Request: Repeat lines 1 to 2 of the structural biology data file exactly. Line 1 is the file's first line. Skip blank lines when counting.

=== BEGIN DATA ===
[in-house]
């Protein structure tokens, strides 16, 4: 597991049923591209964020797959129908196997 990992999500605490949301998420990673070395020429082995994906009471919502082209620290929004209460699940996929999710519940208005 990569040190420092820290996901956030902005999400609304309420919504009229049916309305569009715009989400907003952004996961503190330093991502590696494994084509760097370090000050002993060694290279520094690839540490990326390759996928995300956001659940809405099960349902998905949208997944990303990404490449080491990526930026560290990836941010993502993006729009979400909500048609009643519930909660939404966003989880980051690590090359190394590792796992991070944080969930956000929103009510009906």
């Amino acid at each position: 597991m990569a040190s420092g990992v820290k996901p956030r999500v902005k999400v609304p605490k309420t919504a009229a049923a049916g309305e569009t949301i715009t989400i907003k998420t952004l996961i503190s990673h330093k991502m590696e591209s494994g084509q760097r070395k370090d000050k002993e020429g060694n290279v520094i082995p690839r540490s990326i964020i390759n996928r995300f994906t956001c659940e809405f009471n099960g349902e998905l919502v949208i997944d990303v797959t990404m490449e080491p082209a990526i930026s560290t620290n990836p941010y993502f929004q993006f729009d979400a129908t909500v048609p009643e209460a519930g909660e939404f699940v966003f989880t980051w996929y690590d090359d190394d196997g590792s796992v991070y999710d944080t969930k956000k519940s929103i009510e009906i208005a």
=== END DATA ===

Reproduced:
[in-house]
């Protein structure tokens, strides 16, 4: 597991049923591209964020797959129908196997 990992999500605490949301998420990673070395020429082995994906009471919502082209620290929004209460699940996929999710519940208005 990569040190420092820290996901956030902005999400609304309420919504009229049916309305569009715009989400907003952004996961503190330093991502590696494994084509760097370090000050002993060694290279520094690839540490990326390759996928995300956001659940809405099960349902998905949208997944990303990404490449080491990526930026560290990836941010993502993006729009979400909500048609009643519930909660939404966003989880980051690590090359190394590792796992991070944080969930956000929103009510009906």